What Did Martin Luther Know that We Have Forgotten?

Friday is for Family

Martin Luther with HeadphonesThe current cultural assault on the sanctity of marriage and the duties of husbands and wives is not a new thing. Whenever knowledge of the Bible grows faint and pride in human achievement grows bold, marriage and the family are denigrated.

It has been so in the past. It is now and shall be until the King arrives in glory at the consummation of the age. Five hundred seventy years ago, Martin Luther knew it and fought against it. Faithfulness in our time requires us to do the same in our time. It won’t be popular. It will be pleasing to God. The following is from Kairos Journal

Though Natural Reason Turns Up Her Nose
at Marriage and Parenting
.                                                                 —Martin Luther (1483 – 1546)
Although the great Reformer, Martin Luther had “debated with the best technical minds on equal terms,” he searched for the “common voice” in the pulpit.1 One of his popular communication techniques was the use of “imagined dialogue, often with both parties represented in the first person.”2 Here, he uses that stylistic method to give natural reason its say regarding the trials of marriage and parenting. But then he provides the response of Christian faith, which sees wedlock and child raising as treasured privileges, pleasing to God.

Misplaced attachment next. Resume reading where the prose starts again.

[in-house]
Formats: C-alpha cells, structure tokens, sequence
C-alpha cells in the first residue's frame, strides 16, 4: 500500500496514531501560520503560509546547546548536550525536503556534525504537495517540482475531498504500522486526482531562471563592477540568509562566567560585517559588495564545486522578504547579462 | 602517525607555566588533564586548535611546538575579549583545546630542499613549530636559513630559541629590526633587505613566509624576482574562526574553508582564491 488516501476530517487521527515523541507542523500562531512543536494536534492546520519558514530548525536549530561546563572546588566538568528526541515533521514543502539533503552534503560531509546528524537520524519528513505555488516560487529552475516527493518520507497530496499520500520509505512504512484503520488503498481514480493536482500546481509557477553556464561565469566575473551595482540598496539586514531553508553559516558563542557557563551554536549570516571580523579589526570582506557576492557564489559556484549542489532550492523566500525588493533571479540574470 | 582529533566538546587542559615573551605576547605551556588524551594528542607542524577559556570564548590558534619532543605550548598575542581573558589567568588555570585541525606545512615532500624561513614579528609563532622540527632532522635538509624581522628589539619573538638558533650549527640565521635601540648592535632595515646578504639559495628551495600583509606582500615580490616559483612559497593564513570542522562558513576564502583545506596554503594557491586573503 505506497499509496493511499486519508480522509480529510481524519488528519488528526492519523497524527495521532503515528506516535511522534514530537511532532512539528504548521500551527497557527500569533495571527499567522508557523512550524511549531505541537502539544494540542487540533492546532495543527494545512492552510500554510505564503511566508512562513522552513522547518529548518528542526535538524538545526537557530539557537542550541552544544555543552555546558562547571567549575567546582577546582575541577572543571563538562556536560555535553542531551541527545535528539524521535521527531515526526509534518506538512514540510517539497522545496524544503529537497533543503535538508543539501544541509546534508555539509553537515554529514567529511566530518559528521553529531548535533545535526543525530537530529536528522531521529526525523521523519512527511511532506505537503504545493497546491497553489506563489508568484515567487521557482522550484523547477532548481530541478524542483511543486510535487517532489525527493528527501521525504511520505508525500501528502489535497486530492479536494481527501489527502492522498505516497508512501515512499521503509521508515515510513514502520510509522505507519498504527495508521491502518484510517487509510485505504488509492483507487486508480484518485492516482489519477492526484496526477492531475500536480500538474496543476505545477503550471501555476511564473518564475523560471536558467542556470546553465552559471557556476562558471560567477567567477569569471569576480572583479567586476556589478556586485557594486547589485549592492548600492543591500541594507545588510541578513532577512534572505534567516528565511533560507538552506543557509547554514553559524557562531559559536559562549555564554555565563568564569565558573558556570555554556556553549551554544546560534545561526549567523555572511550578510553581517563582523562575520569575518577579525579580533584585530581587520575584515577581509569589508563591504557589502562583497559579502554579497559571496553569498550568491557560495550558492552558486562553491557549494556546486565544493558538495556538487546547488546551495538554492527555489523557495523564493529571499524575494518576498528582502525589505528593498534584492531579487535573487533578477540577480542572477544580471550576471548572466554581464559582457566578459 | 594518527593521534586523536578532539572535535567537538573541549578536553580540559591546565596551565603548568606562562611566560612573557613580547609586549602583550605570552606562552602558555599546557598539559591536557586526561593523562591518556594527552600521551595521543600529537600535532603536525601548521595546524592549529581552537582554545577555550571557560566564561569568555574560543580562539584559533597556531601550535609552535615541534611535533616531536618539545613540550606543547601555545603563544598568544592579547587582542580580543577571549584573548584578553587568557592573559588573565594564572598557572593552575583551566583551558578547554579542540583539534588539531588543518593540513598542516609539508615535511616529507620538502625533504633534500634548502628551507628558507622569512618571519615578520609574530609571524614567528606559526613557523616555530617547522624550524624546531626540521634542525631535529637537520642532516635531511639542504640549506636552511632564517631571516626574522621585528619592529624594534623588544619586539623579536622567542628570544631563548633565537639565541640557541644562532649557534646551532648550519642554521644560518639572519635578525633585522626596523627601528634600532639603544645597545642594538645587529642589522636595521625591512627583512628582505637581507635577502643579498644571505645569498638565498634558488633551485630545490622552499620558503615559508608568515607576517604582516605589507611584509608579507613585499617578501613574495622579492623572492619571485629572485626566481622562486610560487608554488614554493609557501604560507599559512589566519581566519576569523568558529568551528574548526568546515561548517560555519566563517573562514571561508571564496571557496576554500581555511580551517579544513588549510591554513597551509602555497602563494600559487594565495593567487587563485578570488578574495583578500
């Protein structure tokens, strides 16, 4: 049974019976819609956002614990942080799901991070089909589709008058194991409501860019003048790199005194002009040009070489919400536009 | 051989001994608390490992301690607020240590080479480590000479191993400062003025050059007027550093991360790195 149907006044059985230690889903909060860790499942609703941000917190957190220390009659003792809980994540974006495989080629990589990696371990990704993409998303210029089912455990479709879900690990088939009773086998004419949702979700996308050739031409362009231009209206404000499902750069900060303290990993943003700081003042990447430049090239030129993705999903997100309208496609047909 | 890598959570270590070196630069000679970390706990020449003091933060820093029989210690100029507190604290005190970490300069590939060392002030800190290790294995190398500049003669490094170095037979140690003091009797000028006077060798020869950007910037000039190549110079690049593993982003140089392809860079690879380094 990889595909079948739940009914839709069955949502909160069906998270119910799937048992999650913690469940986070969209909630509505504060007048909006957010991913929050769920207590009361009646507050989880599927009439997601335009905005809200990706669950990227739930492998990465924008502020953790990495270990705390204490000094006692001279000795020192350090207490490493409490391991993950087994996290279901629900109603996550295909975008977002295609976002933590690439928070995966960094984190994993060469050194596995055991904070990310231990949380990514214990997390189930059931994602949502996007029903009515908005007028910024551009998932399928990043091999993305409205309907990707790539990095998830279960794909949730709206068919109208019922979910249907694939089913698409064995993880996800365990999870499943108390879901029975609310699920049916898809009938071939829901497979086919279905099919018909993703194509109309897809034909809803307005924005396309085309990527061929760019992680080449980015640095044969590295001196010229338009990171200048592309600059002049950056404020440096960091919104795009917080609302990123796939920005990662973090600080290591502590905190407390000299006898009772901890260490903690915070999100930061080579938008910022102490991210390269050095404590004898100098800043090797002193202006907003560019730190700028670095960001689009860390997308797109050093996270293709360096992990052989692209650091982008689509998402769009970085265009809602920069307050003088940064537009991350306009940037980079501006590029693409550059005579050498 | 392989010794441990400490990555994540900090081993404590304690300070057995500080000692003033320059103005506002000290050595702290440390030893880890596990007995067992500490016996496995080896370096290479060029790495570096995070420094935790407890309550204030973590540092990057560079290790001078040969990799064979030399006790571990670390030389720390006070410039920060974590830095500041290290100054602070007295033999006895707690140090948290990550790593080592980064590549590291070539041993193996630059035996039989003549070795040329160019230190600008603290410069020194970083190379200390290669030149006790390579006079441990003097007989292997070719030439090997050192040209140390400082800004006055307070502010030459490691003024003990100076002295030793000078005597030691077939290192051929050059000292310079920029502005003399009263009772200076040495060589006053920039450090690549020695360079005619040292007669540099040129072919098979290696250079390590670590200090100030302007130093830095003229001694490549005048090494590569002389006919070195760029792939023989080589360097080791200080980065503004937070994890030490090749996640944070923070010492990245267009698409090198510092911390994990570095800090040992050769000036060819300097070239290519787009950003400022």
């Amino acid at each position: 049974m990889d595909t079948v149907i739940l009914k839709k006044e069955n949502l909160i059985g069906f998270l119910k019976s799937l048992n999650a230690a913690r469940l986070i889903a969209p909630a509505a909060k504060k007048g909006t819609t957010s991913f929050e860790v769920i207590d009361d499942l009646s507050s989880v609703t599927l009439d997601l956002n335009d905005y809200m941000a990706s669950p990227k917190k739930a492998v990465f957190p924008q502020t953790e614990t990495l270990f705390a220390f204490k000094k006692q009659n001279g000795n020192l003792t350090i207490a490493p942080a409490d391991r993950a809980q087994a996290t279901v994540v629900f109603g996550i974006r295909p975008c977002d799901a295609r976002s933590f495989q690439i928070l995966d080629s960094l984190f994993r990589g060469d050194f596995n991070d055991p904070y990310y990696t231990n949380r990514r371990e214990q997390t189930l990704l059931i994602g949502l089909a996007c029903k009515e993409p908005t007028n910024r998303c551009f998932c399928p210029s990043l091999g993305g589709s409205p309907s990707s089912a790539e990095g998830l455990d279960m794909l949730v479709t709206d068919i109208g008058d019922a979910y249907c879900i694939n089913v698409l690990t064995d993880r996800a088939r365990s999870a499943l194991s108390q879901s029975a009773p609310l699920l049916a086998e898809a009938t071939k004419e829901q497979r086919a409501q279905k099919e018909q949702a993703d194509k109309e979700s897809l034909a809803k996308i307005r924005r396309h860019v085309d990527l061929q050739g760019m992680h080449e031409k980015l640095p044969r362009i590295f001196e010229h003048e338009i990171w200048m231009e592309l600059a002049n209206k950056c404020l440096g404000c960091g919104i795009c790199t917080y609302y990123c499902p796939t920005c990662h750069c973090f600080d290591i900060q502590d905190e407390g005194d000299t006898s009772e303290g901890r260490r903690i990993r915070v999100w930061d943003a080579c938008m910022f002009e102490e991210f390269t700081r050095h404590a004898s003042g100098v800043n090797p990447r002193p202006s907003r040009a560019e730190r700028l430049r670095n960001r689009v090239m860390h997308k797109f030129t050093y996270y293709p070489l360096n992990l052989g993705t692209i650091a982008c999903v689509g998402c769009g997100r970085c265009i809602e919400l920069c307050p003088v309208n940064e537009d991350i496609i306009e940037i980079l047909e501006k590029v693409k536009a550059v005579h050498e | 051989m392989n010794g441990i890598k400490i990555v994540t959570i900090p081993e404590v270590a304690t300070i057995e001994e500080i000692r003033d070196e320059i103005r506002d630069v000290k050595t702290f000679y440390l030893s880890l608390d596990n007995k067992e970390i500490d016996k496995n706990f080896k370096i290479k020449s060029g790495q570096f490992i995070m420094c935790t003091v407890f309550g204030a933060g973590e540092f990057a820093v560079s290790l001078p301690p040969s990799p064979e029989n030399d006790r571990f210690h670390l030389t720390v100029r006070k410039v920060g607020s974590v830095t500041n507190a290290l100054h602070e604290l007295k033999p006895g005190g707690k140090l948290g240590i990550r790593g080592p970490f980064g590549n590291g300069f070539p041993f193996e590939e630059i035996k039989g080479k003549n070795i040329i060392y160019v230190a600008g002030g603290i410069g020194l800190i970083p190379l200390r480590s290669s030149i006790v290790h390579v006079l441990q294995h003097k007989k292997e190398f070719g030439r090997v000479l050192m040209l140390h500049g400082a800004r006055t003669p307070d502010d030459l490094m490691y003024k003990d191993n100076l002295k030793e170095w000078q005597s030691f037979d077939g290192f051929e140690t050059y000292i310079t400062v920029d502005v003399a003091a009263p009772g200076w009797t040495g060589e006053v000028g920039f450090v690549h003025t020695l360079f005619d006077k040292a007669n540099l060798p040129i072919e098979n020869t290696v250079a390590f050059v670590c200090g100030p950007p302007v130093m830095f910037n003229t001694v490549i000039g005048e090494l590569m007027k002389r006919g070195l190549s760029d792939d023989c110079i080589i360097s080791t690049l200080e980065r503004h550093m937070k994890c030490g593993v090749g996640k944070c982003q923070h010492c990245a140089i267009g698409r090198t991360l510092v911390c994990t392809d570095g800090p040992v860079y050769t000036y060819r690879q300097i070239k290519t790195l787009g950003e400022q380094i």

[When Natural Reason] takes a look at married life, she turns up her nose and says, “Alas, must I rock the baby, wash its diapers, make its bed, smell its stench, stay up nights with it, take care of it when it cries, heal its rashes and sores, and on top of that care for my wife, provide for her, labour at my trade, take care of this and take care of that, do this and do that, endure this and endure that, and whatever else of bitterness and drudgery married life involve? What, should I make such a prisoner of myself?’ . . .

And what does Christian faith say to this? It opens its eyes, looks upon all insignificant, distasteful and despised duties in the Spirit, and is aware that they are all adorned with divine approval as with the costliest gold and jewels.3


Andrew Pettigree, Reformation and the Culture of Persuasion (Cambridge: Cambridge University Press, 2005), 19.   2 Ibid.   3 Martin Luther, “The Estate of Marriage,” trans. Walther I. Brandt, quoted in, Ibid.

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